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Forskningsenheden for videnskabs- og teknologihistorie og filosofi


HPST is devoted to the study of the history and current development of the sciences, technology and medicine. The disciplinary focus of the group is the history of science, history of ideas, STS and philosophy and sociology of science. The purpose of the unit is to firmly anchor this field of research and teaching at the department for philosophy and the history of ideas. The working language of the group is English and we welcome all colleagues with an interest in this field of research.

The Unit activities are announced at the beginning of term and include:

-          Research presentations by invited speakers

-          HPST/CSS Term Seminar (jointly organised with the Centre for Science Studies, AU)

-          Work-in-Progress sessions and brown bag seminars based on the research of group members.

Journal Club and information sharing regarding conferences, funding opportunities, new publications field, etc.

Begivenheder F2019

MONDAY FEBRUARY 11, 13.30-15.00 ROOM 1467/616: 

DÁNIEL MARGÓCSY (University of Cambridge): 



This talk examines the reception history of Jan van der Straet (Stradanus)’ Nova reperta, the iconic visual account of the modern inventions of the scientific revolution. It reconstructs how contemporary publics responded to Stradanus’ prints within Europe and across the globe. As I argue, the Nova reperta had a rather limited reception compared to the rest of Stradanus’ oeuvre; modern inventions seem not to have been popular in the seventeenth and eighteenth centuries. Interest in Stradanus was limited to the circles of the Medici in Florence, who used his prints to invent a tradition of supporting learnings and craftsmanship, and to a few humanists and antiquarians who used the Nova reperta within a highly religious framework. The talk focuses on two case studies: the French engraver Melchior Tavernier, who relied on the prints of the Nova reperta in a court case agains the booksellers’ guild in the Paris of the 1620s, and the Oxford antiquarian Thomas Hearne, who used the Nova reperta to learn more about the the early history of printing in order to criticize the 18th-century book trade in the wake of the Copyright Act of 1710. As these two cases reveal, the Nova reperta’s images were used for highly political purposes in this period, and were not taken to be as unproblematic accounts of artisanal or scientific work.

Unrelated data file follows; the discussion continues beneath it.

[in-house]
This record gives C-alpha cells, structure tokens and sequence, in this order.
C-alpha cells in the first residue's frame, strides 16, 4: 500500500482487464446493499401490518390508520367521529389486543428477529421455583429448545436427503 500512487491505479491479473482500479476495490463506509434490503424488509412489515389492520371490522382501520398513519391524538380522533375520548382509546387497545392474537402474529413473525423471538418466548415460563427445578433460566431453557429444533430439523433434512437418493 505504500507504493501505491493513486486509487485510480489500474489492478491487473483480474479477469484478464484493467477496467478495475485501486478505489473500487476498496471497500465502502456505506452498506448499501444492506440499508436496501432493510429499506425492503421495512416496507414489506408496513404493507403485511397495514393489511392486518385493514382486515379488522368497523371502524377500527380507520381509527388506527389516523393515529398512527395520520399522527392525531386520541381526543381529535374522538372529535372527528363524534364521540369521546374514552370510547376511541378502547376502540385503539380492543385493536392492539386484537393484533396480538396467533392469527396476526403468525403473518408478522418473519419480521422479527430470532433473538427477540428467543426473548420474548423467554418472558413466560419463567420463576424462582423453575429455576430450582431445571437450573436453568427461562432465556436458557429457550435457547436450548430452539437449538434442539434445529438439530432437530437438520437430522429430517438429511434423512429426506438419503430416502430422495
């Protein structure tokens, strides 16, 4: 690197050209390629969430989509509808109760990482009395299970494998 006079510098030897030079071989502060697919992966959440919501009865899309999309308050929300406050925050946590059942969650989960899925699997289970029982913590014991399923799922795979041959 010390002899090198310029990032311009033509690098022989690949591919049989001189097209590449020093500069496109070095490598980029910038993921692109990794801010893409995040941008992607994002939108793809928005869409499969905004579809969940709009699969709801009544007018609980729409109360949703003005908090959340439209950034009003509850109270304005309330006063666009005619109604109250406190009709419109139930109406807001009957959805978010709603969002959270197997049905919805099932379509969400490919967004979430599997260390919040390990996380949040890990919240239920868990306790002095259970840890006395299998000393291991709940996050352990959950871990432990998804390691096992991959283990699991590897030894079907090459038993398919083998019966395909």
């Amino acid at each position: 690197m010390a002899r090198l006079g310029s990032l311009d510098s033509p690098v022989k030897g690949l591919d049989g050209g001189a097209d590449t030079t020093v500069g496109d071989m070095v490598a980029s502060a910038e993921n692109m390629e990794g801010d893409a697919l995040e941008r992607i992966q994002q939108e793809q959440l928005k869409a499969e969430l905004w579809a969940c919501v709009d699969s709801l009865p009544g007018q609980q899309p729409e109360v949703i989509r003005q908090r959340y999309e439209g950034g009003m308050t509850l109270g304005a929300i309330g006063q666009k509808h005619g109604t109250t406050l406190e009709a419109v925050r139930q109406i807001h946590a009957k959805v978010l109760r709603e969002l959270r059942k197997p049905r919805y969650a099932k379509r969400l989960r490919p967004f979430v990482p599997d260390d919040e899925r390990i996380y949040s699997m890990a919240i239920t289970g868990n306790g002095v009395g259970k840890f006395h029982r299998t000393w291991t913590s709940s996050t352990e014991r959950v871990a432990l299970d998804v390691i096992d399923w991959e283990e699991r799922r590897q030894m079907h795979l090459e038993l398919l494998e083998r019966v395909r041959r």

Følgende medlemmer af programmet deltager regelmæssigt i enhedens aktiviteter. De fleste aktiviteter er åbne for andre interesserede. Kontakt koordinatoren for yderligere information.